The autowallah told us that taking a bus from the ISBT (Inter State Bus Terminal, I believe) might be the more practical approach because there were no trains available to Nainital in the morning, so we rode the metro to the Vishwavidhyala station, which is right outside the Rana Pratap ISBT. But as luck would have it, the buses to Nainital run from the Anand Vihar ISBT, which is oh, only several kilometres away. Plan before you leave on a trip people, PLAN! Took another auto to the Anand Vihar bus station and as luck would have it, two friendly looking agents accosted us as we were entering the station and offered to get us on a “high-tech” super deluxe bus for Nainital that was leaving in the next 10 minutes. I usually stay away from these agents, but one peek inside the bus station at the state-run buses was enough to convince me that a high-tech bus was worth a second look. So we faithfully followed the agent to the bus – there was nothing high-tech about it but it was mostly full and looked ready to leave. And my Delhite friend had warned me that there might be no state buses to Nainital at this time of the day, so we didn’t want to take a chance. We coughed up the Rs. 280 fare for the journey (to Nainital) and got two of the best seats in the house.

The bus didn’t really seem designed for humans – there was absolutely no room between seats and given both Madhu and I are reasonably tall, this 8-hour adventure was going to be a journey to hell. The bad news was that the worst was yet to come…The bus finally left about an hour later. It was 12:30pm by now and we were already tired. The agency had claimed there were no scheduled stops – clearly, we misunderstood. It just meant that none of the stops were scheduled. He was happy to stop at every street corner and pick up just about anyone that was heading remotely in the direction of Nainital. Despite all his attempts to keep us locked up like cattle forever, we managed to reach Haldwani at the foothills of Nainital after 8 hours of corporal punishment. And here is where the real shock came. He casually informed us that this was the last stop as the bus couldn’t climb the hills and that we were on our own from here on. When I asked him why our ticket said Nainital, he pleaded helplessness and blamed the agent for having made promises that couldn’t be honored. I tried arguing with him, but it was futile. And this is why you don’t ever trust the agents in India – I am very aware that I am generalizing here, but with good reason. They are all grade A crooks!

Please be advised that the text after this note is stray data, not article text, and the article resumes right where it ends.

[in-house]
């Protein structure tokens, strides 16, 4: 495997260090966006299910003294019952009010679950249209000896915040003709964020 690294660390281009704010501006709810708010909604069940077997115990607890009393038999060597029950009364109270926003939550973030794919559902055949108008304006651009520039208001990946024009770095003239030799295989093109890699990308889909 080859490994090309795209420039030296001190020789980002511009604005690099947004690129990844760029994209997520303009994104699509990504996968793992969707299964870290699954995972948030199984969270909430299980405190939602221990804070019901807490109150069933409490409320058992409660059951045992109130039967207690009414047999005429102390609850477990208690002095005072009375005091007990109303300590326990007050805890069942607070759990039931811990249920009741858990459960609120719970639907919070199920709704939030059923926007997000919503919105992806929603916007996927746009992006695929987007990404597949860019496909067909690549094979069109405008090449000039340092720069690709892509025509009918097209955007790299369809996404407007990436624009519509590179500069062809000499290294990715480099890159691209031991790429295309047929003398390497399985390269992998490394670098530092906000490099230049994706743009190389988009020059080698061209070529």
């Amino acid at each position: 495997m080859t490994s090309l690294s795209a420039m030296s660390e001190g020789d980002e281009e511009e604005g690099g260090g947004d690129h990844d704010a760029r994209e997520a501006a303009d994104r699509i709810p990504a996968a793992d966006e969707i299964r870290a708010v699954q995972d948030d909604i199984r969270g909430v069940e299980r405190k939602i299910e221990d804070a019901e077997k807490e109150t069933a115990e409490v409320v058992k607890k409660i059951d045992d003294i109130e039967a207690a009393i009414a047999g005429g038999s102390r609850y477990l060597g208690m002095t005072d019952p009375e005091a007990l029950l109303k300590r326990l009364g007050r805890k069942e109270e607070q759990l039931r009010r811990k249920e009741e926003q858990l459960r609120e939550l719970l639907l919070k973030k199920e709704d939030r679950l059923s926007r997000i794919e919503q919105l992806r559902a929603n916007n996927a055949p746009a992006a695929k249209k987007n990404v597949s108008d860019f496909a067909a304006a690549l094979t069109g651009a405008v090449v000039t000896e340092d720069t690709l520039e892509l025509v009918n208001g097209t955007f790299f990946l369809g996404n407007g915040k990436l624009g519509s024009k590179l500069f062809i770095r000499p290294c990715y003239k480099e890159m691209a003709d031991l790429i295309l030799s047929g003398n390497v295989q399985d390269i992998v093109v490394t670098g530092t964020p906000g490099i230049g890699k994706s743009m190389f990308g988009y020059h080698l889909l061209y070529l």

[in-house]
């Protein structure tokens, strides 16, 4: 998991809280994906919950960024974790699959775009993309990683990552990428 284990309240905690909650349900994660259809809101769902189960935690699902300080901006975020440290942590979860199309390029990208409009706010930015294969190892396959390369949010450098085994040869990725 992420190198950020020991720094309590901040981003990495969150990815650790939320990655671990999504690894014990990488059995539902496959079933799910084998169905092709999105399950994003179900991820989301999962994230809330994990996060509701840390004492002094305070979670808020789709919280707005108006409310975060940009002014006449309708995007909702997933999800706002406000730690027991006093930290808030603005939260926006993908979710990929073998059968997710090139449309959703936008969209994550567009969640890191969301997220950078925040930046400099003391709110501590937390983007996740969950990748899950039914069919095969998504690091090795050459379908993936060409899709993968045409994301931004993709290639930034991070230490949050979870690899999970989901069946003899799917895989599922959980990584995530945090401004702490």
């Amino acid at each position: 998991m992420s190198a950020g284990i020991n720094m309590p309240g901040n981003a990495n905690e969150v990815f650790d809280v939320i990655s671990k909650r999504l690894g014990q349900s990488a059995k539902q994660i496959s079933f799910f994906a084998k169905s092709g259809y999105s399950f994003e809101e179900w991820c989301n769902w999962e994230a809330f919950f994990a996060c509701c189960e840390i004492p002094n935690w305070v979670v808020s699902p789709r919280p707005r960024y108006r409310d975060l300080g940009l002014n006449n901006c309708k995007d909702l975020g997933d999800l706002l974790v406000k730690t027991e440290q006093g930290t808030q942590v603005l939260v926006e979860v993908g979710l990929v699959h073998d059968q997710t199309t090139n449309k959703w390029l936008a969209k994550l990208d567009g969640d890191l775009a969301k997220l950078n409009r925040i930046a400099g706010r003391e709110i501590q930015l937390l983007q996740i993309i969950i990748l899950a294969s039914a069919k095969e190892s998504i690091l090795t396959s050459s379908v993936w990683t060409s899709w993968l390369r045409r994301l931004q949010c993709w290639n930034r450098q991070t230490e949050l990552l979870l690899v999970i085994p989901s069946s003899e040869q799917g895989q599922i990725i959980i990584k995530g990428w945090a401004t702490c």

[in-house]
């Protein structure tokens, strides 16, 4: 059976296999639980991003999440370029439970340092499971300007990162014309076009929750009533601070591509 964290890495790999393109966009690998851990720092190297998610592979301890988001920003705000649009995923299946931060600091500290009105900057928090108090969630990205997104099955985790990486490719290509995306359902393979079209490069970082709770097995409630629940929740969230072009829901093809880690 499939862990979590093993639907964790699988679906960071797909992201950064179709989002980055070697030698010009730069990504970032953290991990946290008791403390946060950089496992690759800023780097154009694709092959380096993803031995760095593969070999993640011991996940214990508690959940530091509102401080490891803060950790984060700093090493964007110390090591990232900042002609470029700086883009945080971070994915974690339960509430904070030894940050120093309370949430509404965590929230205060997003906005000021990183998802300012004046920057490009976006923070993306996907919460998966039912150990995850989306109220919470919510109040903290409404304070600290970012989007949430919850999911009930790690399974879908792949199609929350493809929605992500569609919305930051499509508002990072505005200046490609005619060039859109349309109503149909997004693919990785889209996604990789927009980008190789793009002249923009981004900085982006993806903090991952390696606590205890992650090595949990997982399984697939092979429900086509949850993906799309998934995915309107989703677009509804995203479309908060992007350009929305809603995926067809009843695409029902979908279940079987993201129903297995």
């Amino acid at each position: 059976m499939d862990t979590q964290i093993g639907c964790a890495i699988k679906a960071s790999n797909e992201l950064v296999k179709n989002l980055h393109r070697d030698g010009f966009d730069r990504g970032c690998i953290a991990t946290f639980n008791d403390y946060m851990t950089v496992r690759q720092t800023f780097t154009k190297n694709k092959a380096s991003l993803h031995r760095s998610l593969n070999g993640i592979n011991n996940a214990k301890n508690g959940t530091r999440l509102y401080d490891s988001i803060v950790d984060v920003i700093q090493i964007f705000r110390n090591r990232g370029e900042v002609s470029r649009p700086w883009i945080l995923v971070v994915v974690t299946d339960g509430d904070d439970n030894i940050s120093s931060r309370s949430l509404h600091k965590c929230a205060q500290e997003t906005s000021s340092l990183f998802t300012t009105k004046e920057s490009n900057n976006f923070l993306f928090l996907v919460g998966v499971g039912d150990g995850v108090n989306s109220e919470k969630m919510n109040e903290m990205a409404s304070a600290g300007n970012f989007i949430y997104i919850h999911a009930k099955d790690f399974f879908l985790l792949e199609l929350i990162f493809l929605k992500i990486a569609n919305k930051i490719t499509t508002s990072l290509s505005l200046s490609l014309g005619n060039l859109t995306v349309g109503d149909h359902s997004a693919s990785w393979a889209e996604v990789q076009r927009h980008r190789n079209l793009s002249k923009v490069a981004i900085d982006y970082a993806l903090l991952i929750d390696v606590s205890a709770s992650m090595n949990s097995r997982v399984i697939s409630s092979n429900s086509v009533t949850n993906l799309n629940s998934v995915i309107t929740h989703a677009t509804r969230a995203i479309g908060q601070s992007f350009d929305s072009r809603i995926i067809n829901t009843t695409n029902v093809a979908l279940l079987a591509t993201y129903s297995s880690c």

We got down and trekked to the taxi stand (there are no buses that go up the hill after sunset – so if you are planning to reach there by bus, make sure you get there before dusk) We started looking for a cab and the first guy that agreed to come wanted 800 bucks to drop us off because he would have to come back empty. We tried to bargain down, but 600 was his last offer. We refused and kept looking. An hour later, we were hungry, tired and frustrated because no one was willing to come. Finally found a jeep that agreed to take us for 650 and we happily agreed (all that training I took on Negotiation Skills and Strategies was clearly “helping”). We reached our resort an hour and a half later at 11pm – more than 18 hours after I left home and in very bad shape. After a hot shower, I was happy to hit the sack. Clearly, our vacation wasn’t starting off in great fashion, but the good news was that it could only get better from here. More on Nainital later…

The boon that is BSNL!

Since I am currently on an extended vacation, I figured I’d pay some attention to an activity that has long been pending – moving my old telephone connection to my new place. I was led to believe that this was going to be at most a 2 hour ordeal and that I would have my connection active in a couple of days time. One of my colleagues who had done this enough times to teach a PhD course on it guided me on the steps I needed to follow.